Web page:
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The Future of Search: From Keywords to Concepts

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    Keywords_BigRedSEOUnless you’ve been living under a rock that’s also on the moon, you’ll have heard a few terms being bandied about that mean a great deal to the future of SEO, things like “semantic,” “concept-driven,” and “conversational” search. In short, Google is trying out new ways of reading web pages to better deliver content that its users are actually looking for, and this involves looking past keywords to what those words actually mean to end-users. Since this can be a little hard to wrap one’s mind around, our web design and SEO team here at Big Red SEO wants to take a moment to clear things up a bit and help you start creating content that gets your business noticed by Google.

    1. Think about what the user intends

    Concepts relate to keywords in the same way that a completed puzzle relates to its pieces. Concepts get to the heart of the matter, the “big picture” that users are searching for, by taking keywords and judging their relationships with one another. For example, if we search “movie where David Bowie steals a baby,” Google knows we’re really talking about Labyrinth, and that we’re not looking for David Bowie’s discography or how-to guides for child abduction.

    This teaches us, then, that keywords are still the backbone of search, just not individually. Keywords matter to Google in their relation to one another, and Google has gotten very good at noticing when groups of keywords start to form a concept. So when you’re writing content for your business, it’s good practice to think of the big picture first—optimizing only for select keywords now and in the future won’t earn you a top ranking.

    2. What is your content really about?

    As we’ve mentioned, keywords are still important, but the way we think about keywords has to change. Google doesn’t simply scan content for keywords any more—instead, it reads pages and tries to figure out what they’re about. This means that Google prefers naturally written content, and will rank pages even for keyword searches they’re not optimized for.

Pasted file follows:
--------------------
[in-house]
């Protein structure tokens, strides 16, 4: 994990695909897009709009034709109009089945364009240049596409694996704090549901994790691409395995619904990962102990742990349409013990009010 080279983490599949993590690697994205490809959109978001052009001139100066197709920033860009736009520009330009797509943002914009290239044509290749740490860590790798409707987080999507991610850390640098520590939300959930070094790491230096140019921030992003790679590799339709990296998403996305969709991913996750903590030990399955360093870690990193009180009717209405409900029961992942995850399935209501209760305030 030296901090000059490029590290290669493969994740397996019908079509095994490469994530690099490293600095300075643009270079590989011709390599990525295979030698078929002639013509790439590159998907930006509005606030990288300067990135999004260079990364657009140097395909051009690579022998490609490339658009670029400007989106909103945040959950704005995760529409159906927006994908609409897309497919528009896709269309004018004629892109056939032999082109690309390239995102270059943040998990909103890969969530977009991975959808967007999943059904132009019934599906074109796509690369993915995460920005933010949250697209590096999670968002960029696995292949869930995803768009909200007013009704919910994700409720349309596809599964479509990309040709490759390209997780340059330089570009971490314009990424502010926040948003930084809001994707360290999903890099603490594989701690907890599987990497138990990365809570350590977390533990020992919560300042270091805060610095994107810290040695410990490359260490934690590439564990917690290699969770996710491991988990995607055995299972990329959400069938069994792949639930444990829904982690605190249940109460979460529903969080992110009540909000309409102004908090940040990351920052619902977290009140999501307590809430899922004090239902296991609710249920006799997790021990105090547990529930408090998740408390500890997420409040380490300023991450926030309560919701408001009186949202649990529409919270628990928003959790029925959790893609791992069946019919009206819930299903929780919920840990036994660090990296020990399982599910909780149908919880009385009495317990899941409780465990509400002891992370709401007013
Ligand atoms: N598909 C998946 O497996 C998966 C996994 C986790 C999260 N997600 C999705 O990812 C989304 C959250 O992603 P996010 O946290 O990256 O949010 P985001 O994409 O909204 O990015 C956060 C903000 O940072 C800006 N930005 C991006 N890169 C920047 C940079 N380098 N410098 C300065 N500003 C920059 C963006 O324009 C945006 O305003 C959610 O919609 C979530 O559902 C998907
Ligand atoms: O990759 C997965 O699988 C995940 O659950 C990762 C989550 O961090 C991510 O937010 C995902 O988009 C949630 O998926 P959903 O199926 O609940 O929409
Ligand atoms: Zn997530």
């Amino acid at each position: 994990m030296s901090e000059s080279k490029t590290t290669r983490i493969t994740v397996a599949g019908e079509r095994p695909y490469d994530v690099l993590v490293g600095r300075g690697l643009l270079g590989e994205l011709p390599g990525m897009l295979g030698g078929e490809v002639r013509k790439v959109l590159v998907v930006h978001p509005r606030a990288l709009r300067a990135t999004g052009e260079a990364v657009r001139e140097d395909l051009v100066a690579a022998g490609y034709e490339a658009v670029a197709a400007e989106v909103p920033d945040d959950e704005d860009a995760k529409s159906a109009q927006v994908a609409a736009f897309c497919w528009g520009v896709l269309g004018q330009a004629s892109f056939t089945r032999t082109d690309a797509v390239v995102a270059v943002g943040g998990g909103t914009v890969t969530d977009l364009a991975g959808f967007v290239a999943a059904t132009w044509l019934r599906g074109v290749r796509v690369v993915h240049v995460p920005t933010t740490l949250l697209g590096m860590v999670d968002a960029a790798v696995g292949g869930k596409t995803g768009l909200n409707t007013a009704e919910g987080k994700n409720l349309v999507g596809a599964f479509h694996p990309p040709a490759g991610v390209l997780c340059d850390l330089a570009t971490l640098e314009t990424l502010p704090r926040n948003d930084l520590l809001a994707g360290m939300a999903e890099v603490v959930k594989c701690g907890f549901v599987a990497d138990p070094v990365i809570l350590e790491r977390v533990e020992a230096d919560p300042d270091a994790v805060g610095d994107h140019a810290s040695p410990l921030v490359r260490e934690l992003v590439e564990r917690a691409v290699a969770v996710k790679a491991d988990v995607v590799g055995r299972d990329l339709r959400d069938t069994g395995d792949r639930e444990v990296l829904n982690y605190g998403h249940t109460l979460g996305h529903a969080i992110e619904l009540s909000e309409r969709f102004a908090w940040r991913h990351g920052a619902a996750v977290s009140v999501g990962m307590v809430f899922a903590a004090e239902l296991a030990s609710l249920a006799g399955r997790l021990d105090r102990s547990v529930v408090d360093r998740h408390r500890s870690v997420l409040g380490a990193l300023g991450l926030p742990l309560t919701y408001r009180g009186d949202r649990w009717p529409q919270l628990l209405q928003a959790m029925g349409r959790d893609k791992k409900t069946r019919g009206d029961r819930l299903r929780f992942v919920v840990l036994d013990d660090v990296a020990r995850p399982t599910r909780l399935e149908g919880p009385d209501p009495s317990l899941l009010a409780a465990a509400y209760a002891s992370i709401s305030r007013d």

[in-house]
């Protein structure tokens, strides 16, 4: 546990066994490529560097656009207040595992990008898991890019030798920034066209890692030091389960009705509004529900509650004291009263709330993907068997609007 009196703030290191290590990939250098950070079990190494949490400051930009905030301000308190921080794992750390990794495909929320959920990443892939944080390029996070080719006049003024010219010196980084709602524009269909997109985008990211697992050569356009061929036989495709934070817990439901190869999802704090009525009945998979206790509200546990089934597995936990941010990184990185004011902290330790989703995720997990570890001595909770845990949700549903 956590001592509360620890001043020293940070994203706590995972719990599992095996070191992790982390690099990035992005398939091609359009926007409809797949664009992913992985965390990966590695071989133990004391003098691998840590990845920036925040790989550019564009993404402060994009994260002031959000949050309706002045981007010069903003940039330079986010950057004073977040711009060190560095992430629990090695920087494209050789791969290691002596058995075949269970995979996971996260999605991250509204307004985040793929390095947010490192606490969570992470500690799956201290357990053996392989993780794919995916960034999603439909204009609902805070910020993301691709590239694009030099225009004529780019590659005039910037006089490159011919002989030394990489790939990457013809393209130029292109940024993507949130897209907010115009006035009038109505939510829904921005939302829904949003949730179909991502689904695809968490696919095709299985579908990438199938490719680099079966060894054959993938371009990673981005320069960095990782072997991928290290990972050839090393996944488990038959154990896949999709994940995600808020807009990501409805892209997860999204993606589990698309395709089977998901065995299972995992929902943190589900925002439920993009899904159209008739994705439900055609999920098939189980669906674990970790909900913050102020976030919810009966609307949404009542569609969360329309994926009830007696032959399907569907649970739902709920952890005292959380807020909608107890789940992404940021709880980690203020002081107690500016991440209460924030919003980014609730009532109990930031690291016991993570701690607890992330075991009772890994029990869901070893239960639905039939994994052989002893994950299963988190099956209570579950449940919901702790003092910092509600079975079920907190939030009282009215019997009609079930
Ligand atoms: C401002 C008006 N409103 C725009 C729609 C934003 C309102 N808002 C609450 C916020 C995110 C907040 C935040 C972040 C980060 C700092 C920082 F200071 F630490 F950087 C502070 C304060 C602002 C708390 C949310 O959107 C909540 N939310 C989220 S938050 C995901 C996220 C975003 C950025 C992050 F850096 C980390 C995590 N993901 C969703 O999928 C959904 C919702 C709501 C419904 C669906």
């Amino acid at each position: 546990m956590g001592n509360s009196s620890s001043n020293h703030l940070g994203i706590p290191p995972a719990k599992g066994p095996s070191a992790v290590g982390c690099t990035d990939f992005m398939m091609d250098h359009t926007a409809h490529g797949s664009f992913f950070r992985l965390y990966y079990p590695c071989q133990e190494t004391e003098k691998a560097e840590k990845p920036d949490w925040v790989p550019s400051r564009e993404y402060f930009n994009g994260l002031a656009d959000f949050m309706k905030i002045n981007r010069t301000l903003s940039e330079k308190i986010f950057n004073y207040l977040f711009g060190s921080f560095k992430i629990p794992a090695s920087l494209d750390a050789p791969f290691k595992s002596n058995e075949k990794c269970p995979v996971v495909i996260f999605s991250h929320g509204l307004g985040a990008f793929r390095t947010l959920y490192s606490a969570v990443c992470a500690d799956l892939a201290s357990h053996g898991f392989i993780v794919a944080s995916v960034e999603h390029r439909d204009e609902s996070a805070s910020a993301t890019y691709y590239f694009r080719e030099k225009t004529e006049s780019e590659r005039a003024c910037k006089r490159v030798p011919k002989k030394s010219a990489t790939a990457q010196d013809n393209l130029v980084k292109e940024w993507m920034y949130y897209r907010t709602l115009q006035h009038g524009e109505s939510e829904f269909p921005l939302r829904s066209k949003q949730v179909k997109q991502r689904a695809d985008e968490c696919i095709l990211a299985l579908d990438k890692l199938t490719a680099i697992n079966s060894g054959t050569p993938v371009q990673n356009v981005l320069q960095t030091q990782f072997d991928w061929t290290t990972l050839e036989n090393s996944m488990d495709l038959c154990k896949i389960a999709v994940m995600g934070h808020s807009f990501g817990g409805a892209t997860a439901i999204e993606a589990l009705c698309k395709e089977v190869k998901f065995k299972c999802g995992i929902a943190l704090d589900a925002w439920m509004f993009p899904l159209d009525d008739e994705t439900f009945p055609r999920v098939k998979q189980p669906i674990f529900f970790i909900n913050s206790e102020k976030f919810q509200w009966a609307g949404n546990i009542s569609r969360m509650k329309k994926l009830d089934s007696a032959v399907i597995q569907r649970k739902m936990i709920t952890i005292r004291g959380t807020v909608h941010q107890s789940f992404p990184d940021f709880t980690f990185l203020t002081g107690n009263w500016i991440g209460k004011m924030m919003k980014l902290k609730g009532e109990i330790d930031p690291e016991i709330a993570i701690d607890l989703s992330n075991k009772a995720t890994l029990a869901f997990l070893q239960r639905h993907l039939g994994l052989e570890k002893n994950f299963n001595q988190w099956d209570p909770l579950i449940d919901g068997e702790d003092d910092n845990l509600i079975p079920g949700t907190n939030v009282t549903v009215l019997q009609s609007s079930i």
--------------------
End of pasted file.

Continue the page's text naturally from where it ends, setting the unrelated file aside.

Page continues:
For this reason, it’s becoming a wise strategy to optimize content broadly, and the way to do that is to focus on naturally written content. But what do we mean by that, and how can businesses put those writing techniques into practice that ensure Google recognizes their content as useful and conceptually relevant?

    3. Long tail traffic, where every word is a keyword

    Every word on a given page is a keyword that Google will use to try to stitch together a concept. Considering that over 70% of traffic comes from keyword searches you didn’t optimize for, it makes sense to put time into understanding the many and varied long tail phrases users are searching with. The great thing is that, more often than not, you’re already using those phrases when you write naturally, and if you’re not, they’re easy to plug in and start using because they’re phrases that already relate to your field. Google will use these long tail terms, as well as synonyms, thematically linked terms, and other closely related ideas to match your site’s conceptual content to what its users are searching for.

    Contact Big Red SEO Today at (402) 522-6468!

    Our team of Omaha SEO and content development specialists at Big Red SEO scours the Internet every day to stay in front of emerging trends, developing cutting edge SEO strategies that help our clients get noticed by potential customers on Google, Yahoo!, and Bing. Give us a call today at (402) 522-6468 and let us get started taking your business to the top of the search engine rankings!

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